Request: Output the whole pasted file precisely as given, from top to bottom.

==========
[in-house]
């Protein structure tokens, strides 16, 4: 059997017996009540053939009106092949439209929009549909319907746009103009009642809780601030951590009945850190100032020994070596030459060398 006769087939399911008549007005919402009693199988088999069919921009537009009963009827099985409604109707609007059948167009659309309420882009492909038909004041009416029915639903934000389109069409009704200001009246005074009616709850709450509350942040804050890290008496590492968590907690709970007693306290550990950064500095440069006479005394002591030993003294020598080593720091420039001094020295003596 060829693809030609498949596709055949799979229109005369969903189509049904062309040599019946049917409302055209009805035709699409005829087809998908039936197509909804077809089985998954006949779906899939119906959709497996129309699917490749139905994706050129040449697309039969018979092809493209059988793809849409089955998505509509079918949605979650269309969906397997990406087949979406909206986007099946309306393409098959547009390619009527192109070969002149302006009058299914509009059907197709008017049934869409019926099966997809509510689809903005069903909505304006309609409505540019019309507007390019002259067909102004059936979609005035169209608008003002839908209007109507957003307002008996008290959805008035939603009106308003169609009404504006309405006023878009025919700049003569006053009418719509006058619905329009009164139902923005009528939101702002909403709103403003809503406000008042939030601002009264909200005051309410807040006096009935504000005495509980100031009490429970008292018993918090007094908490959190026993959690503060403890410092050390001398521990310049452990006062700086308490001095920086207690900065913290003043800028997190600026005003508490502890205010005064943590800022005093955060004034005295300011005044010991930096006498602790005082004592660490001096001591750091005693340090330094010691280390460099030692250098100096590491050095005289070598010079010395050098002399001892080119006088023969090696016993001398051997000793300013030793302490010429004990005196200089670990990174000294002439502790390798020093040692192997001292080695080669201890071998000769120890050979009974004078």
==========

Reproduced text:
[in-house]
């Protein structure tokens, strides 16, 4: 059997017996009540053939009106092949439209929009549909319907746009103009009642809780601030951590009945850190100032020994070596030459060398 006769087939399911008549007005919402009693199988088999069919921009537009009963009827099985409604109707609007059948167009659309309420882009492909038909004041009416029915639903934000389109069409009704200001009246005074009616709850709450509350942040804050890290008496590492968590907690709970007693306290550990950064500095440069006479005394002591030993003294020598080593720091420039001094020295003596 060829693809030609498949596709055949799979229109005369969903189509049904062309040599019946049917409302055209009805035709699409005829087809998908039936197509909804077809089985998954006949779906899939119906959709497996129309699917490749139905994706050129040449697309039969018979092809493209059988793809849409089955998505509509079918949605979650269309969906397997990406087949979406909206986007099946309306393409098959547009390619009527192109070969002149302006009058299914509009059907197709008017049934869409019926099966997809509510689809903005069903909505304006309609409505540019019309507007390019002259067909102004059936979609005035169209608008003002839908209007109507957003307002008996008290959805008035939603009106308003169609009404504006309405006023878009025919700049003569006053009418719509006058619905329009009164139902923005009528939101702002909403709103403003809503406000008042939030601002009264909200005051309410807040006096009935504000005495509980100031009490429970008292018993918090007094908490959190026993959690503060403890410092050390001398521990310049452990006062700086308490001095920086207690900065913290003043800028997190600026005003508490502890205010005064943590800022005093955060004034005295300011005044010991930096006498602790005082004592660490001096001591750091005693340090330094010691280390460099030692250098100096590491050095005289070598010079010395050098002399001892080119006088023969090696016993001398051997000793300013030793302490010429004990005196200089670990990174000294002439502790390798020093040692192997001292080695080669201890071998000769120890050979009974004078």